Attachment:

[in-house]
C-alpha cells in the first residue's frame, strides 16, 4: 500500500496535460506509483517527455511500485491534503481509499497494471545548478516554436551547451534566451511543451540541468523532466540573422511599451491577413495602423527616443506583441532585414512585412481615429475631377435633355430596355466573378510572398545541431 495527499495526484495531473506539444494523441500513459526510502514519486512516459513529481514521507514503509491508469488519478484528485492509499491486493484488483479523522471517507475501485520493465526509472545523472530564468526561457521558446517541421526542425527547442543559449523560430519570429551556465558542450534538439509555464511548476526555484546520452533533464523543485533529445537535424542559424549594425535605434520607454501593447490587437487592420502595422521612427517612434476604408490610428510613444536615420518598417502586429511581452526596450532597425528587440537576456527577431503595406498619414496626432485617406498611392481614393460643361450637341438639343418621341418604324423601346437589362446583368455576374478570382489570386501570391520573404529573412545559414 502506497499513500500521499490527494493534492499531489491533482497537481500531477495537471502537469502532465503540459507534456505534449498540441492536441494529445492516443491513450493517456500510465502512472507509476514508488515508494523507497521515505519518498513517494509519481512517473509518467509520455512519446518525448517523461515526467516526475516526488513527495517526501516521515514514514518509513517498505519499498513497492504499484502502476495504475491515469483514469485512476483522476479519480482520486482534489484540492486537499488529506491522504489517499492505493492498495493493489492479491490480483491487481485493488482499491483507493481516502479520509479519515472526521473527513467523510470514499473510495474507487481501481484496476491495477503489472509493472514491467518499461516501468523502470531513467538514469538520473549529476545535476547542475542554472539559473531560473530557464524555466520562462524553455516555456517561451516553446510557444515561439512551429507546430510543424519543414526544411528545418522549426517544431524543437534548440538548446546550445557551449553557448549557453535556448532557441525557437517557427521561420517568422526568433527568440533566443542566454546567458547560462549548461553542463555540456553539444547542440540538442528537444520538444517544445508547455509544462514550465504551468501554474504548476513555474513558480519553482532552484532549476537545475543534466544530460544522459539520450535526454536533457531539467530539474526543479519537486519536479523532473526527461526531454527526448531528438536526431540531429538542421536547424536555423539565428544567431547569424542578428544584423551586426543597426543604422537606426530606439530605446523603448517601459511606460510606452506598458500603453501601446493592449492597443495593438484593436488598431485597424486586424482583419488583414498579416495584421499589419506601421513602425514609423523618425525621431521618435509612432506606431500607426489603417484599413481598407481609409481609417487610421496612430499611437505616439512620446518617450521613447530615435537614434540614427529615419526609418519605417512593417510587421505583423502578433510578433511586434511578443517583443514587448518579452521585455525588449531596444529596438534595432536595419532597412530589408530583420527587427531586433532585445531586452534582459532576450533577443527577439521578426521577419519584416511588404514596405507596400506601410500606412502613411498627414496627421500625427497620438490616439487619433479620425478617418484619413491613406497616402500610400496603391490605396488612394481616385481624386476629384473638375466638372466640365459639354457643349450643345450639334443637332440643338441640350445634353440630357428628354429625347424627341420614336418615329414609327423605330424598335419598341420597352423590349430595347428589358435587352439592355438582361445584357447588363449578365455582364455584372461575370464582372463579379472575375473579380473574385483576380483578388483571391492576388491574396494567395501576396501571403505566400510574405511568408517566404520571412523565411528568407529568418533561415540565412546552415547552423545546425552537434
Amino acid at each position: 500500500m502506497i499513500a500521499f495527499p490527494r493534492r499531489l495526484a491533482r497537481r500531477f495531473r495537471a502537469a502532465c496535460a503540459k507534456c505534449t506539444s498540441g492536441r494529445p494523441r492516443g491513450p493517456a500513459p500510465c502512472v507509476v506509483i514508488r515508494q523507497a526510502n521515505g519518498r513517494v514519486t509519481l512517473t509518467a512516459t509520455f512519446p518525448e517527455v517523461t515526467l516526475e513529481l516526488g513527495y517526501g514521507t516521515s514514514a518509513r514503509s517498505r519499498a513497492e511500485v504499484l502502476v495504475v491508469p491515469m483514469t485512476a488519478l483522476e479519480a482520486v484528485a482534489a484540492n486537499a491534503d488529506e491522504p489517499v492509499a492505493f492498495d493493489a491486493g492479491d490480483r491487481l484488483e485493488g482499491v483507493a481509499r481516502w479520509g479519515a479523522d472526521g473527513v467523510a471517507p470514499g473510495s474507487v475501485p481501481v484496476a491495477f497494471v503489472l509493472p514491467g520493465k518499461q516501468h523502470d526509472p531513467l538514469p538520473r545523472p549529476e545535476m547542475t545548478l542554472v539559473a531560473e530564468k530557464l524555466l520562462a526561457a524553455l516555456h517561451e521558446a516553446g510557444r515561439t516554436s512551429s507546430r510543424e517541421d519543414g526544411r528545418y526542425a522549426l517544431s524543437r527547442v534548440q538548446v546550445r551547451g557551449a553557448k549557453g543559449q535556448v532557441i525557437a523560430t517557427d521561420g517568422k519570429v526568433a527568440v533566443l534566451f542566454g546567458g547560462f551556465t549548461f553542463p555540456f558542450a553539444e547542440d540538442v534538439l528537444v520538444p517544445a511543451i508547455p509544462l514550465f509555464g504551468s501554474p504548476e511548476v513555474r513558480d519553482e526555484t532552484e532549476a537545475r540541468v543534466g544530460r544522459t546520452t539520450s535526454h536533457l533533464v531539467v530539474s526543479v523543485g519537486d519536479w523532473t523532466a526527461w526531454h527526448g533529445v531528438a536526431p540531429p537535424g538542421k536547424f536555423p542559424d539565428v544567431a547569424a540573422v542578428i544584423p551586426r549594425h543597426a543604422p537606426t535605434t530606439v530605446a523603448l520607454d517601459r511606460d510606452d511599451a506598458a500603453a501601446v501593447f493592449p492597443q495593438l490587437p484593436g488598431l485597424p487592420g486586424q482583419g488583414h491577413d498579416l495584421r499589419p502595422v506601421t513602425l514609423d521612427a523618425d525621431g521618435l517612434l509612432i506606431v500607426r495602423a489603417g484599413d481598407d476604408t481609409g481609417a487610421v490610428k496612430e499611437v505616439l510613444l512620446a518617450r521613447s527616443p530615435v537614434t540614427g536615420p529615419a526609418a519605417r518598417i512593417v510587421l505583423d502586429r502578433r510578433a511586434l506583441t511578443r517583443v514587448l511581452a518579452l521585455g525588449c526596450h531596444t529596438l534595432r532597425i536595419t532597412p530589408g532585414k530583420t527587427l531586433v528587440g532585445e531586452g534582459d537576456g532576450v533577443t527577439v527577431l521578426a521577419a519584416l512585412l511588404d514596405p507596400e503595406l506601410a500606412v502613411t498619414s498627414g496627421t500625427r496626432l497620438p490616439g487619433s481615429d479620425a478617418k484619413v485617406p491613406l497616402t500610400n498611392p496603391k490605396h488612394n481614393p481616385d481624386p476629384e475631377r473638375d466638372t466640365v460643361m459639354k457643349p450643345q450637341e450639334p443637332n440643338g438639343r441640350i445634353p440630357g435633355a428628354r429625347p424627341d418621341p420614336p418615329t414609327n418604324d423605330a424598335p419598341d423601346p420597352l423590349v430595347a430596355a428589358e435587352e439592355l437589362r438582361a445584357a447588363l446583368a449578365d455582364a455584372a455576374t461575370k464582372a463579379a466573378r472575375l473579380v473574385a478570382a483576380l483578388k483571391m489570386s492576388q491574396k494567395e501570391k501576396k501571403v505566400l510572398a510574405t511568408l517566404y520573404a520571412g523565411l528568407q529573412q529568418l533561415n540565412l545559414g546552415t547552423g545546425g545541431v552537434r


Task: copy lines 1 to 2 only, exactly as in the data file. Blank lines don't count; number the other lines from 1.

[in-house]
C-alpha cells in the first residue's frame, strides 16, 4: 500500500496535460506509483517527455511500485491534503481509499497494471545548478516554436551547451534566451511543451540541468523532466540573422511599451491577413495602423527616443506583441532585414512585412481615429475631377435633355430596355466573378510572398545541431 495527499495526484495531473506539444494523441500513459526510502514519486512516459513529481514521507514503509491508469488519478484528485492509499491486493484488483479523522471517507475501485520493465526509472545523472530564468526561457521558446517541421526542425527547442543559449523560430519570429551556465558542450534538439509555464511548476526555484546520452533533464523543485533529445537535424542559424549594425535605434520607454501593447490587437487592420502595422521612427517612434476604408490610428510613444536615420518598417502586429511581452526596450532597425528587440537576456527577431503595406498619414496626432485617406498611392481614393460643361450637341438639343418621341418604324423601346437589362446583368455576374478570382489570386501570391520573404529573412545559414 502506497499513500500521499490527494493534492499531489491533482497537481500531477495537471502537469502532465503540459507534456505534449498540441492536441494529445492516443491513450493517456500510465502512472507509476514508488515508494523507497521515505519518498513517494509519481512517473509518467509520455512519446518525448517523461515526467516526475516526488513527495517526501516521515514514514518509513517498505519499498513497492504499484502502476495504475491515469483514469485512476483522476479519480482520486482534489484540492486537499488529506491522504489517499492505493492498495493493489492479491490480483491487481485493488482499491483507493481516502479520509479519515472526521473527513467523510470514499473510495474507487481501481484496476491495477503489472509493472514491467518499461516501468523502470531513467538514469538520473549529476545535476547542475542554472539559473531560473530557464524555466520562462524553455516555456517561451516553446510557444515561439512551429507546430510543424519543414526544411528545418522549426517544431524543437534548440538548446546550445557551449553557448549557453535556448532557441525557437517557427521561420517568422526568433527568440533566443542566454546567458547560462549548461553542463555540456553539444547542440540538442528537444520538444517544445508547455509544462514550465504551468501554474504548476513555474513558480519553482532552484532549476537545475543534466544530460544522459539520450535526454536533457531539467530539474526543479519537486519536479523532473526527461526531454527526448531528438536526431540531429538542421536547424536555423539565428544567431547569424542578428544584423551586426543597426543604422537606426530606439530605446523603448517601459511606460510606452506598458500603453501601446493592449492597443495593438484593436488598431485597424486586424482583419488583414498579416495584421499589419506601421513602425514609423523618425525621431521618435509612432506606431500607426489603417484599413481598407481609409481609417487610421496612430499611437505616439512620446518617450521613447530615435537614434540614427529615419526609418519605417512593417510587421505583423502578433510578433511586434511578443517583443514587448518579452521585455525588449531596444529596438534595432536595419532597412530589408530583420527587427531586433532585445531586452534582459532576450533577443527577439521578426521577419519584416511588404514596405507596400506601410500606412502613411498627414496627421500625427497620438490616439487619433479620425478617418484619413491613406497616402500610400496603391490605396488612394481616385481624386476629384473638375466638372466640365459639354457643349450643345450639334443637332440643338441640350445634353440630357428628354429625347424627341420614336418615329414609327423605330424598335419598341420597352423590349430595347428589358435587352439592355438582361445584357447588363449578365455582364455584372461575370464582372463579379472575375473579380473574385483576380483578388483571391492576388491574396494567395501576396501571403505566400510574405511568408517566404520571412523565411528568407529568418533561415540565412546552415547552423545546425552537434